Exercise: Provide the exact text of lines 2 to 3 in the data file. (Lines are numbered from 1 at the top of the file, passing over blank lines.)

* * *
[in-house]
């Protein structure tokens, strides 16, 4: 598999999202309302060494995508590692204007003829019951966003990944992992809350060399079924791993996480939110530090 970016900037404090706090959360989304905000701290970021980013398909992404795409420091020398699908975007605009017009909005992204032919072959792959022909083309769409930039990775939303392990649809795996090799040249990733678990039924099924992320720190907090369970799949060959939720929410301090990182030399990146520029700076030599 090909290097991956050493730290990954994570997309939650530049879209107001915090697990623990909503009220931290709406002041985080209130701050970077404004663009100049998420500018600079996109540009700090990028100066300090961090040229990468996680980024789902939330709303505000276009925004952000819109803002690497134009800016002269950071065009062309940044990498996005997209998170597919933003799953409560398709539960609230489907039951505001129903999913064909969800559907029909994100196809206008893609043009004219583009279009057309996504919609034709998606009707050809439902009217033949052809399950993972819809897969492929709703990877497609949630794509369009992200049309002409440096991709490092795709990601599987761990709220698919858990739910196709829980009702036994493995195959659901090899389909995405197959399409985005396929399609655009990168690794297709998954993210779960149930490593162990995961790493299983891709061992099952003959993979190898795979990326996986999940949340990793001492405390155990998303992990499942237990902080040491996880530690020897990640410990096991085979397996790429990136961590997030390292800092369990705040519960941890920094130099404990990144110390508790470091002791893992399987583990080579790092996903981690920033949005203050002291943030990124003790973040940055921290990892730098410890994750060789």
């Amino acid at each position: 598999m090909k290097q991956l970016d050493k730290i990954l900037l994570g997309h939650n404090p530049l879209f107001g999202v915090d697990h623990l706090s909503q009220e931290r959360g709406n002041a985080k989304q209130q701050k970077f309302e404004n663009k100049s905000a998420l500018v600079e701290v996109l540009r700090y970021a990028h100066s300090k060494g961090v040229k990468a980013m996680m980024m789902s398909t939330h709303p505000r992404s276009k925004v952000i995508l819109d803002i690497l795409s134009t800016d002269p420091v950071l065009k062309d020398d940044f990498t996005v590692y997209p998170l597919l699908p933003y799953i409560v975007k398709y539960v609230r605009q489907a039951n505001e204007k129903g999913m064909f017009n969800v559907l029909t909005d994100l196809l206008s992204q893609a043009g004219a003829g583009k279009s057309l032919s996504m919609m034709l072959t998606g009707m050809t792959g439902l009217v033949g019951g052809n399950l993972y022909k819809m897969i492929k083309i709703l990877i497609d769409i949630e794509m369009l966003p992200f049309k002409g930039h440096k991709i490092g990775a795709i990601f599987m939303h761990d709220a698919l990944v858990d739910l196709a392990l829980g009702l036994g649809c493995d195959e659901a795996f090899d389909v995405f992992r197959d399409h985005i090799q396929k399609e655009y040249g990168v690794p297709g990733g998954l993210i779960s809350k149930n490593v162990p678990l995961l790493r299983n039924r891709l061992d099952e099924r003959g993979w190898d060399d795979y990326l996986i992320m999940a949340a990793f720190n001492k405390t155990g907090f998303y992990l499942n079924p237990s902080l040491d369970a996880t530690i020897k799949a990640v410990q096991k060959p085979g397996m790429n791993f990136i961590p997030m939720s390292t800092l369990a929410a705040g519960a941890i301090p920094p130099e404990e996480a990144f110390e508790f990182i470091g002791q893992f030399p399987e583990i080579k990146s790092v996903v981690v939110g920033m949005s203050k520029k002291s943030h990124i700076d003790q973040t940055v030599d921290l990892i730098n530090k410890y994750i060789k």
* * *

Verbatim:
């Protein structure tokens, strides 16, 4: 598999999202309302060494995508590692204007003829019951966003990944992992809350060399079924791993996480939110530090 970016900037404090706090959360989304905000701290970021980013398909992404795409420091020398699908975007605009017009909005992204032919072959792959022909083309769409930039990775939303392990649809795996090799040249990733678990039924099924992320720190907090369970799949060959939720929410301090990182030399990146520029700076030599 090909290097991956050493730290990954994570997309939650530049879209107001915090697990623990909503009220931290709406002041985080209130701050970077404004663009100049998420500018600079996109540009700090990028100066300090961090040229990468996680980024789902939330709303505000276009925004952000819109803002690497134009800016002269950071065009062309940044990498996005997209998170597919933003799953409560398709539960609230489907039951505001129903999913064909969800559907029909994100196809206008893609043009004219583009279009057309996504919609034709998606009707050809439902009217033949052809399950993972819809897969492929709703990877497609949630794509369009992200049309002409440096991709490092795709990601599987761990709220698919858990739910196709829980009702036994493995195959659901090899389909995405197959399409985005396929399609655009990168690794297709998954993210779960149930490593162990995961790493299983891709061992099952003959993979190898795979990326996986999940949340990793001492405390155990998303992990499942237990902080040491996880530690020897990640410990096991085979397996790429990136961590997030390292800092369990705040519960941890920094130099404990990144110390508790470091002791893992399987583990080579790092996903981690920033949005203050002291943030990124003790973040940055921290990892730098410890994750060789």
């Amino acid at each position: 598999m090909k290097q991956l970016d050493k730290i990954l900037l994570g997309h939650n404090p530049l879209f107001g999202v915090d697990h623990l706090s909503q009220e931290r959360g709406n002041a985080k989304q209130q701050k970077f309302e404004n663009k100049s905000a998420l500018v600079e701290v996109l540009r700090y970021a990028h100066s300090k060494g961090v040229k990468a980013m996680m980024m789902s398909t939330h709303p505000r992404s276009k925004v952000i995508l819109d803002i690497l795409s134009t800016d002269p420091v950071l065009k062309d020398d940044f990498t996005v590692y997209p998170l597919l699908p933003y799953i409560v975007k398709y539960v609230r605009q489907a039951n505001e204007k129903g999913m064909f017009n969800v559907l029909t909005d994100l196809l206008s992204q893609a043009g004219a003829g583009k279009s057309l032919s996504m919609m034709l072959t998606g009707m050809t792959g439902l009217v033949g019951g052809n399950l993972y022909k819809m897969i492929k083309i709703l990877i497609d769409i949630e794509m369009l966003p992200f049309k002409g930039h440096k991709i490092g990775a795709i990601f599987m939303h761990d709220a698919l990944v858990d739910l196709a392990l829980g009702l036994g649809c493995d195959e659901a795996f090899d389909v995405f992992r197959d399409h985005i090799q396929k399609e655009y040249g990168v690794p297709g990733g998954l993210i779960s809350k149930n490593v162990p678990l995961l790493r299983n039924r891709l061992d099952e099924r003959g993979w190898d060399d795979y990326l996986i992320m999940a949340a990793f720190n001492k405390t155990g907090f998303y992990l499942n079924p237990s902080l040491d369970a996880t530690i020897k799949a990640v410990q096991k060959p085979g397996m790429n791993f990136i961590p997030m939720s390292t800092l369990a929410a705040g519960a941890i301090p920094p130099e404990e996480a990144f110390e508790f990182i470091g002791q893992f030399p399987e583990i080579k990146s790092v996903v981690v939110g920033m949005s203050k520029k002291s943030h990124i700076d003790q973040t940055v030599d921290l990892i730098n530090k410890y994750i060789k």